I am 53, my eldest son is 31, my youngest daughter 16, my mother is 83 and my father 86. 5 months ago I became a grandmother. I occupy a space so familiar to women of my age and generation. I am a daughter, mother, sister, wife and grandmother – I am all of these women every day.
Each of these roles carries responsibility, each requires time and thought, most demand attention and action, sometimes with the benefit of time to prepare but more often in haste. For women like me (and there are so many of us) the years fly by in a flurry of activity, with work and family taking up every minute of every day. Time, which seemed to go on for ever as a child suddenly compresses. Christmas – the marker of the year as the zenith of activity both work and family appears to come round ever faster.
These are also the years of menopause. The point at which we move from one life phase to another, we are no longer the bearer of children, we are becoming the wise women. The transition is challenging, it’s a kind of rebirth, recentering, reappraisal. It is the grand reshuffle, a turning point, the realisation that we are now the next generation and that our children are becoming the parents, that life moves on in its endless, predictable cycle. Spring, Summer, Autumn, Winter the annual turning of the year. Baby, Child, Adult, Elder the generational turning of our own seasons.
How we exist within our various roles, how we somehow bring them together to create a coherent way of being is a challenge. It requires resilience, reflection and a very great deal of love, not only for others but also for ourselves. This process provokes us to find new ways of being, of forging a path for ourselves that nourishes and feeds us whilst also keeping our connection to those around us.
For me, to walk a landscape, to sit by the sea, to breathe in the scent of a flower, to crush a fragrant leaf in my hand, to explore a new place, to learn a new skill, to connect with friends, to hold and be held is my life blood. It keeps me sane on days when the challenges of maintaining so many roles feels overwhelming.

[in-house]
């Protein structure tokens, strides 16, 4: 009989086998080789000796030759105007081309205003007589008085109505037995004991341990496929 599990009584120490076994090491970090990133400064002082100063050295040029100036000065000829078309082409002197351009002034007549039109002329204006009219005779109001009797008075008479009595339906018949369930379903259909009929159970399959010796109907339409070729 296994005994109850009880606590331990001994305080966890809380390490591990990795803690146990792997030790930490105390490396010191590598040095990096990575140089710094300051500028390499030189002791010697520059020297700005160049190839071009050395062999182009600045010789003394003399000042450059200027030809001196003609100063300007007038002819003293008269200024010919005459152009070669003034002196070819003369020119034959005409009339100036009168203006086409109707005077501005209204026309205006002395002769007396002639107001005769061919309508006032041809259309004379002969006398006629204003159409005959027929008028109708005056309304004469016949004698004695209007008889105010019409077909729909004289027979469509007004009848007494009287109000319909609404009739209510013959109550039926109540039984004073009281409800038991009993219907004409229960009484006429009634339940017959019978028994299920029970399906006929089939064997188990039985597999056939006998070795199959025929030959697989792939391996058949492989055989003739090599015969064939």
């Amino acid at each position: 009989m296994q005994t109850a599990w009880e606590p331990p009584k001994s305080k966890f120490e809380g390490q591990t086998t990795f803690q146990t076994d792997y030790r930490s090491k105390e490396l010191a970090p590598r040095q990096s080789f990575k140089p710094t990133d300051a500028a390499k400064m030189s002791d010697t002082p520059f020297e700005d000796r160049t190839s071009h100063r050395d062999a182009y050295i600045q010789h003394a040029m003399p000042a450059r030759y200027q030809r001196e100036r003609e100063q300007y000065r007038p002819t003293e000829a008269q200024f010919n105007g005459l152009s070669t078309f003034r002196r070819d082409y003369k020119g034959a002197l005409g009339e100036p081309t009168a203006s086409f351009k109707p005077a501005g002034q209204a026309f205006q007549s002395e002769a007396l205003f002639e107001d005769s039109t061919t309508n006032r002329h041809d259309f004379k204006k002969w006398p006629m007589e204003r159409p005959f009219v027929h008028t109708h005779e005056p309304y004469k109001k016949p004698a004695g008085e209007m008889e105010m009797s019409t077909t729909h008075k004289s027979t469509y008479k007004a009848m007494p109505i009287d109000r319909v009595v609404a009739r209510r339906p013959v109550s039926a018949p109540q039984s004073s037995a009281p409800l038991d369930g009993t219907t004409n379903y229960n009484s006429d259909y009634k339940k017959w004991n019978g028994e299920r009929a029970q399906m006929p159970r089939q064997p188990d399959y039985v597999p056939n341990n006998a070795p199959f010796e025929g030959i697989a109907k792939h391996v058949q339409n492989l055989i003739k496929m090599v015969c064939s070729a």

I think we need to be honest with ourselves as women, particularly because life can be tough – from meeting the needs of teenage children to concerns over elderly parents – the desire to make sure that everyone is fine is hardwired into our very being. To allow ourselves the space to withdraw for a moment to regroup is a positive act, to take the time to work out what makes us feel better is time well spent. To give yourself permission to simply be in order to re-centre is essential especially during the Winter months when light levels are low and energy is depleted.
I often marvel at the capacity of women to carry so much responsibility so lightly. I think we have an extraordinary ability not just to manage but to thrive. In my work I have a team of women who are creative, bright, funny and inspirational. They are a daily tonic. Our wellbeing as we age is dependent on finding a path that inspires, sustains and nourishes us – it is not about conforming or trying to fight off change, it’s not about searching for the elixir of youth, it is rather about understanding that nothing remains the same, life is dynamic and so are we. We just need to keep on developing, growing and embracing the opportunities we are offered. Like the Spring that will soon be upon us, we can regenerate and flourish…
In the words of Maya Angelou,
“Now you understand
Just why my heads not bowed
I don’t shout or jump about
Or have to talk real loud
When you see me passing
It ought to make you proud.
It’s in the click of my heels,
The bend of my hair,
The palm of my hand,
The need of my care,
‘Cause I’m a woman
That’s all of us :)